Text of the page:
Many Hispanics believe that multiple sclerosis is a disease that primarily affects non-Hispanic whites, in part because of a lack of good information about the disease's prevalence among Hispanics, the San Jose Mercury News reports.

    An estimated 20,000 to 30,000 of the 400,000 U.S. residents with MS are Hispanic, according the Mercury News. However, the misconception that the disease does not affect minorities is a "very common notion among the public and even for the medical establishment," according to Janet Sutton, a University of Chicago research scientist who has studied the state of MS treatment in blacks and Hispanics. "There's so little information about MS and Latinos, it's amazing," Sutton added.

    MS patients commonly have some loss of vision, memory, hearing, balance and comprehension skills and are easily tired and can lose control of bladder and bowel movements, among other symptoms. There also is a possibility that MS is more aggressive in blacks and Hispanics, even though it is less prevalent in the groups, Sutton said. In addition, some Hispanic immigrants do not follow the proper medical treatments for MS and depend on Hispanic customs or advice from relatives to relieve symptoms, according to the Mercury News.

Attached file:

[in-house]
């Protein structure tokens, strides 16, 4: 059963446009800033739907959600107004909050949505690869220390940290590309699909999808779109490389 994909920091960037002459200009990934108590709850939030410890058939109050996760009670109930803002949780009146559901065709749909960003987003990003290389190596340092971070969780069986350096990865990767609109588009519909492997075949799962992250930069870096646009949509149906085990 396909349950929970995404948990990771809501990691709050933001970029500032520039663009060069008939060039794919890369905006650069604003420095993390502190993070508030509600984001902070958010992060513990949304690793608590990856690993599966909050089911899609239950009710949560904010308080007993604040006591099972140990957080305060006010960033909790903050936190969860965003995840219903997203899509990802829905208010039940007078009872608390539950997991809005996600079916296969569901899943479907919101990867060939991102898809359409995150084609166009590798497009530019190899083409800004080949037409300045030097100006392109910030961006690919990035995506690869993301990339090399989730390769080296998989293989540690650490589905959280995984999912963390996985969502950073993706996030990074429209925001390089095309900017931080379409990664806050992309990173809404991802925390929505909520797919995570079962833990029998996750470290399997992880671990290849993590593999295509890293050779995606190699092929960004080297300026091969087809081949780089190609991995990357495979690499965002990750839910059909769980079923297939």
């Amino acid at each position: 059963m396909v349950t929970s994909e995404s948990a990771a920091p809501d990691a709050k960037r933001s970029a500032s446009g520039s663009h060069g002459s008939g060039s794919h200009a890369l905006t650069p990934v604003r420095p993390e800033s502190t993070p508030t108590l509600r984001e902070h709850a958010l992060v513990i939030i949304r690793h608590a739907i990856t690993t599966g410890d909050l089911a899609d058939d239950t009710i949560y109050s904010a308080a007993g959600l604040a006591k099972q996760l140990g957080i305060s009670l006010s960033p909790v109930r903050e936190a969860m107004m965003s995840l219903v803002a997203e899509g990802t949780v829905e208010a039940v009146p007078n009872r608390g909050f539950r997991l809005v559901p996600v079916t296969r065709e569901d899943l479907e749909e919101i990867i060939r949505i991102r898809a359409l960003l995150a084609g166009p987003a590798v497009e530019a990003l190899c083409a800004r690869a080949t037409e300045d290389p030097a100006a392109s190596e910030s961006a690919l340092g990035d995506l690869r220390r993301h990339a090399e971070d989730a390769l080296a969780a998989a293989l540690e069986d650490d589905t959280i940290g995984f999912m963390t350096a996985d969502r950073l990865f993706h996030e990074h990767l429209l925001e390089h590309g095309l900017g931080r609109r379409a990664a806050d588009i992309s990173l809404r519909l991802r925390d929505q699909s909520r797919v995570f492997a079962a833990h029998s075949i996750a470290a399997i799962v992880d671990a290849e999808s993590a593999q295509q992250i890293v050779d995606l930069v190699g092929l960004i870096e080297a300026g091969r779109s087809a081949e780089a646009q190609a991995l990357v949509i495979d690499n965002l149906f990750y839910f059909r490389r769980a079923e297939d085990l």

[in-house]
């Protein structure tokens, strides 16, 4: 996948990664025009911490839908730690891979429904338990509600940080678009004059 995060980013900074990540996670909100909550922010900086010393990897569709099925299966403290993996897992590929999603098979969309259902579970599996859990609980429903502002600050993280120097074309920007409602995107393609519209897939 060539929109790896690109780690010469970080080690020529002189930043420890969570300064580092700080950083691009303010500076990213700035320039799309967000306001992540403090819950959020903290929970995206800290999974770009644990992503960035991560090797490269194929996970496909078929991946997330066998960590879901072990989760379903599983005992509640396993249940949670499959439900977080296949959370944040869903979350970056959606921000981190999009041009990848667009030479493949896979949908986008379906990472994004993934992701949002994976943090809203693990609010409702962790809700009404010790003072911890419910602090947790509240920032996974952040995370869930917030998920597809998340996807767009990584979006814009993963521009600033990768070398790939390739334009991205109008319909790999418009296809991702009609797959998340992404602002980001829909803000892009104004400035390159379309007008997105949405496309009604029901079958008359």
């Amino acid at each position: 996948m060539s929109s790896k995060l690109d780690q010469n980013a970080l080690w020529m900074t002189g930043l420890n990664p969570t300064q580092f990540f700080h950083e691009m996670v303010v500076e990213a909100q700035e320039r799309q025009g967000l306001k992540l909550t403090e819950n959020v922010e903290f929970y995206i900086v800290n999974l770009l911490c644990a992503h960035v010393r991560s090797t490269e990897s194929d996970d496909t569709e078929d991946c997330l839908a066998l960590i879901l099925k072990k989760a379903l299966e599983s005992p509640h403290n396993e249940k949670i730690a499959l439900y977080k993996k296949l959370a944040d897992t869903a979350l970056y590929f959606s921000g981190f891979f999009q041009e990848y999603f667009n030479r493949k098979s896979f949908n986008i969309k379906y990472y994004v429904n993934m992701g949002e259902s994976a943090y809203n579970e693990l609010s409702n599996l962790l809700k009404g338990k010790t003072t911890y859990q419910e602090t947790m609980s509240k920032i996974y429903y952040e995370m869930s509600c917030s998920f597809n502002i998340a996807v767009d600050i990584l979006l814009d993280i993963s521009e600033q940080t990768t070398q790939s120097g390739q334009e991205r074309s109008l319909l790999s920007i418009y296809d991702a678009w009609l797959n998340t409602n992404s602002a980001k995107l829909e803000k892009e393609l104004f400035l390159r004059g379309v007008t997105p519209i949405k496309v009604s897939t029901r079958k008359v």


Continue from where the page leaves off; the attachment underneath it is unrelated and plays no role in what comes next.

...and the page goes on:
Nicholas LaRocca, director of health care delivery and policy research for the National Multiple Sclerosis Society, said support groups can address myths and issues that affect Hispanic MS patients. "What makes a group work is cohesiveness. When you add sociocultural values, you add more to the feeling of one-ness," LaRocca said.

    Source: San Jose Mercury News.

    © Multiple Sclerosis Resource Centre (MSRC)